Whistleblowing reports to Charity Commission up by 15 per cent

A report from the regulator says 101 such reports were made in the last financial year, compared with 88 in 2016/17

Whistleblowing: on the rise
Whistleblowing: on the rise

The number of whistleblowing reports made to the Charity Commission grew by almost 15 per cent last year, figures show.

Whistleblowing statistics published by the commission today show that 101 whistleblowing reports were made by charity employees to the regulator in the year to the end of March, compared with 88 the year before.

An increase in the number of safeguarding issues was the main reason for the increase, the commission’s figures show, with 24 complaints in 2017/18 compared with 15 the previous year.

This follows a number of major safeguarding scandals in the international development sector in the first few months of 2018, specifically widely publicised incidents at Oxfam and Save the Children.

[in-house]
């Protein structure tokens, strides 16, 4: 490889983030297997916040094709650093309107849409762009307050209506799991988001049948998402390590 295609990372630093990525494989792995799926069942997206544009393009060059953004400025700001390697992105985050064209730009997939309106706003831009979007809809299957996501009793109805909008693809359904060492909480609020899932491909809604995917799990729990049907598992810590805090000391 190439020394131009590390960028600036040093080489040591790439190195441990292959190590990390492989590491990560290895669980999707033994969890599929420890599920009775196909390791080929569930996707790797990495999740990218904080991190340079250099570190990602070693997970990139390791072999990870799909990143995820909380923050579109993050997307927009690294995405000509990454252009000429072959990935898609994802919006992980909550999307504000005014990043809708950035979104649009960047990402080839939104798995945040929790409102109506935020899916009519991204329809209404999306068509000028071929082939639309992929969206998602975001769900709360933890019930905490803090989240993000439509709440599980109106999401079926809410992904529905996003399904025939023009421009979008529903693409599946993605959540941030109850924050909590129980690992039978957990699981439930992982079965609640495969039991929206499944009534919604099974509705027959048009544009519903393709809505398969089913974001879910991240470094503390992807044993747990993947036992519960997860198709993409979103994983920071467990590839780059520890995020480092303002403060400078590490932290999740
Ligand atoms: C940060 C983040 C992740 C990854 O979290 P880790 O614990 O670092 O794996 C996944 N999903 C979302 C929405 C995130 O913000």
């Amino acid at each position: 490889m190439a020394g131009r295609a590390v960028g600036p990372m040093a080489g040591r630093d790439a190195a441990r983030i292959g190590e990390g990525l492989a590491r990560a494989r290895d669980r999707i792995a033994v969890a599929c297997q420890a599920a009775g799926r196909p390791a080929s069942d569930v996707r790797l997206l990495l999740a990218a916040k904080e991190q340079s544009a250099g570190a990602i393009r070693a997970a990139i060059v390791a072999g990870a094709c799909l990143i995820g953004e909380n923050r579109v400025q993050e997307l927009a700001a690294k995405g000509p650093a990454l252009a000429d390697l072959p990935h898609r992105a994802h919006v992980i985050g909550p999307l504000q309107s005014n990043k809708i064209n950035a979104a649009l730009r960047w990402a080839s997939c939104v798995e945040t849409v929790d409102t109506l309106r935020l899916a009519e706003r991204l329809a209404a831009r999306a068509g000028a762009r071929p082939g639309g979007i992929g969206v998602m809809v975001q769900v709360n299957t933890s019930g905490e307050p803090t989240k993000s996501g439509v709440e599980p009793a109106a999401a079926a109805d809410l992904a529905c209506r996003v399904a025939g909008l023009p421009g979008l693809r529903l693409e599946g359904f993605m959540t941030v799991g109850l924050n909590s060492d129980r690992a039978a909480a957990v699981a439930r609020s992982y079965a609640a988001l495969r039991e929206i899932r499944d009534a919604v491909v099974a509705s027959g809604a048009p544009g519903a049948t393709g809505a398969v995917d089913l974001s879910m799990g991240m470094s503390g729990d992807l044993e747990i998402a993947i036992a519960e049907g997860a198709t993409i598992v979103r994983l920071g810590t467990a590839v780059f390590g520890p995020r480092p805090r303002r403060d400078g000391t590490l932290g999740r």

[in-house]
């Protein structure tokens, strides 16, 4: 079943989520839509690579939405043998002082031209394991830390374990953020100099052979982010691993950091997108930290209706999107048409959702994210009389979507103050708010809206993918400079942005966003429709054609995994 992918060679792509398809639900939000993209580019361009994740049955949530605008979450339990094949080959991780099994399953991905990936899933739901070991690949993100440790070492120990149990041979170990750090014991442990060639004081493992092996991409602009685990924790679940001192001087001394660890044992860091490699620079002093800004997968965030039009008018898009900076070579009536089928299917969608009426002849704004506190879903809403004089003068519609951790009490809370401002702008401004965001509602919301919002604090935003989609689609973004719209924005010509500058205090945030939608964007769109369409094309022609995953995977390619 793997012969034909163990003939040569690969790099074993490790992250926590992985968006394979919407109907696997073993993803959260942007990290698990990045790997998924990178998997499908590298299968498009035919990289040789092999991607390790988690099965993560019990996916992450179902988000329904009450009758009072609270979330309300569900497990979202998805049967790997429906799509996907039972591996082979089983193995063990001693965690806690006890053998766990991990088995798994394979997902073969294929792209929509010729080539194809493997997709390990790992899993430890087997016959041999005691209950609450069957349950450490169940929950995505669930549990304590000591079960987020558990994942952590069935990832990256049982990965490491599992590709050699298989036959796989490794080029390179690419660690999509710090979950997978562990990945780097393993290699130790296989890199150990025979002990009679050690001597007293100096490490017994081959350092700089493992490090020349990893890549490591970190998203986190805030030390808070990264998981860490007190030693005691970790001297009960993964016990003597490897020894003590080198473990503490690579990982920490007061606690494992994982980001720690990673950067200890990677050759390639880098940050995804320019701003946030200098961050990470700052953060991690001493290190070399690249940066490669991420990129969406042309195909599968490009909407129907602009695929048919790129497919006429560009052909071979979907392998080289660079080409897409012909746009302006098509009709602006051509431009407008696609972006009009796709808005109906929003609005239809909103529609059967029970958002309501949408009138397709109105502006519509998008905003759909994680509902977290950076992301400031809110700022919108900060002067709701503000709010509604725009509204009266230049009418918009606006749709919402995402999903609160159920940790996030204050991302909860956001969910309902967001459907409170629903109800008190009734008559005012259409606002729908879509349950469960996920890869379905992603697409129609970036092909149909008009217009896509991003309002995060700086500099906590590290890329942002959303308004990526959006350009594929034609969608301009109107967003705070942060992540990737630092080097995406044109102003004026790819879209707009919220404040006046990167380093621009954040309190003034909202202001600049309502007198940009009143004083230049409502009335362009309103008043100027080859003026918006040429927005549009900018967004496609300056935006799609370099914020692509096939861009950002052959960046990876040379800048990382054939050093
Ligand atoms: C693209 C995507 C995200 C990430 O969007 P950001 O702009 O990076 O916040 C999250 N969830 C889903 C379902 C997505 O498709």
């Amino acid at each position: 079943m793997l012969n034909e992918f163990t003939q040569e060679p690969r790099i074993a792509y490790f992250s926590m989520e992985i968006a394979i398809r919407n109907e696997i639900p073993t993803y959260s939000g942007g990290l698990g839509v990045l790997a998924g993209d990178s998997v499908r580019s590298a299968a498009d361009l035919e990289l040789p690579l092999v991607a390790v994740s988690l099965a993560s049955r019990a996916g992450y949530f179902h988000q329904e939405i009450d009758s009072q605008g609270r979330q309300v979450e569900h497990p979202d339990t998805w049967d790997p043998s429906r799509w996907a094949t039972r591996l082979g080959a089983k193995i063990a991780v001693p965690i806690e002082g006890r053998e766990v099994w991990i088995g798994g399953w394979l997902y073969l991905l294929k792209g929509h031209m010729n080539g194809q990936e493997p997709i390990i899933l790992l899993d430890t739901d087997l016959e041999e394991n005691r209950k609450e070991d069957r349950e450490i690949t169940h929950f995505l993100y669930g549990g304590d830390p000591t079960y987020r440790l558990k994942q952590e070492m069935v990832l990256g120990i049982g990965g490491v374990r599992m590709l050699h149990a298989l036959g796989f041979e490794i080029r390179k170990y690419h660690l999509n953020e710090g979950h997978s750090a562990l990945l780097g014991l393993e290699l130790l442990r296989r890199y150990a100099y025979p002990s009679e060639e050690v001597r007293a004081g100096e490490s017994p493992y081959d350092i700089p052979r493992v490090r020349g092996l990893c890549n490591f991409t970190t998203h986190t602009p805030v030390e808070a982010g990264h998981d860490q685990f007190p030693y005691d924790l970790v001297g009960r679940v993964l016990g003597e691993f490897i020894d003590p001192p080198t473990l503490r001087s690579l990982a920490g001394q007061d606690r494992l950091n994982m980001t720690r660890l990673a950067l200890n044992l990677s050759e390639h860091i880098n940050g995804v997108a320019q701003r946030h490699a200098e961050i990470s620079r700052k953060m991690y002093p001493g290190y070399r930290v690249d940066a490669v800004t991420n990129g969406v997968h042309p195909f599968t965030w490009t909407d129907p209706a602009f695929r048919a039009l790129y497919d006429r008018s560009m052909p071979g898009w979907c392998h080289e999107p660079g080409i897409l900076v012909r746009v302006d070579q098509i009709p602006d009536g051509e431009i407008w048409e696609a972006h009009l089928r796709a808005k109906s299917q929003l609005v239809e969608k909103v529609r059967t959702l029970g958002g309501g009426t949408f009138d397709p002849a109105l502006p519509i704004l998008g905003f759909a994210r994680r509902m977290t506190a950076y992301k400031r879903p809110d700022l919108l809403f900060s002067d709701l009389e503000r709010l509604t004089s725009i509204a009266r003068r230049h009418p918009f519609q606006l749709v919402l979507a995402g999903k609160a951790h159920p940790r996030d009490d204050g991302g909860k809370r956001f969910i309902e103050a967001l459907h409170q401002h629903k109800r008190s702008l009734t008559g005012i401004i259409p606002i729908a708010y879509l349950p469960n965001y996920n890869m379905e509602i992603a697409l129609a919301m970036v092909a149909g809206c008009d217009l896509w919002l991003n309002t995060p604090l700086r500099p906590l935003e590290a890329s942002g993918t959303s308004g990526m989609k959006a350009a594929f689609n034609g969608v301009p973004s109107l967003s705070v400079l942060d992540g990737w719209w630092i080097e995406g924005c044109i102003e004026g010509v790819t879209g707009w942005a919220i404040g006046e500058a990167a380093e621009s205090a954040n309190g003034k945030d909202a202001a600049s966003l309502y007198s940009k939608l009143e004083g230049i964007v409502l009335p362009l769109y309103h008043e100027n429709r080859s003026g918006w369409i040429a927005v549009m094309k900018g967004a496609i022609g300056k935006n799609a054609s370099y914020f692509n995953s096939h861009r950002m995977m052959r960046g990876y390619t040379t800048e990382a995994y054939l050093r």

Governance issues continued to be the most common reason for whistleblowing complaints, the Charity Commission said: there were 60 complaints in the last financial year, compared with 57 in 2016/17.

Fraud and money laundering, theft, criminality, terrorism and sham charities were also cited as reasons for whistleblowing reports being made, the regulator said.

Of the 101 reports the regulator received, it identified 82 as requiring some regulatory action, but most of these were dealt with by advice from the commission.

Of those cases, 51 had been closed, with 39 needing some form of guidance or advice and 15 indicating "a higher level of regulatory activity", the commission said.

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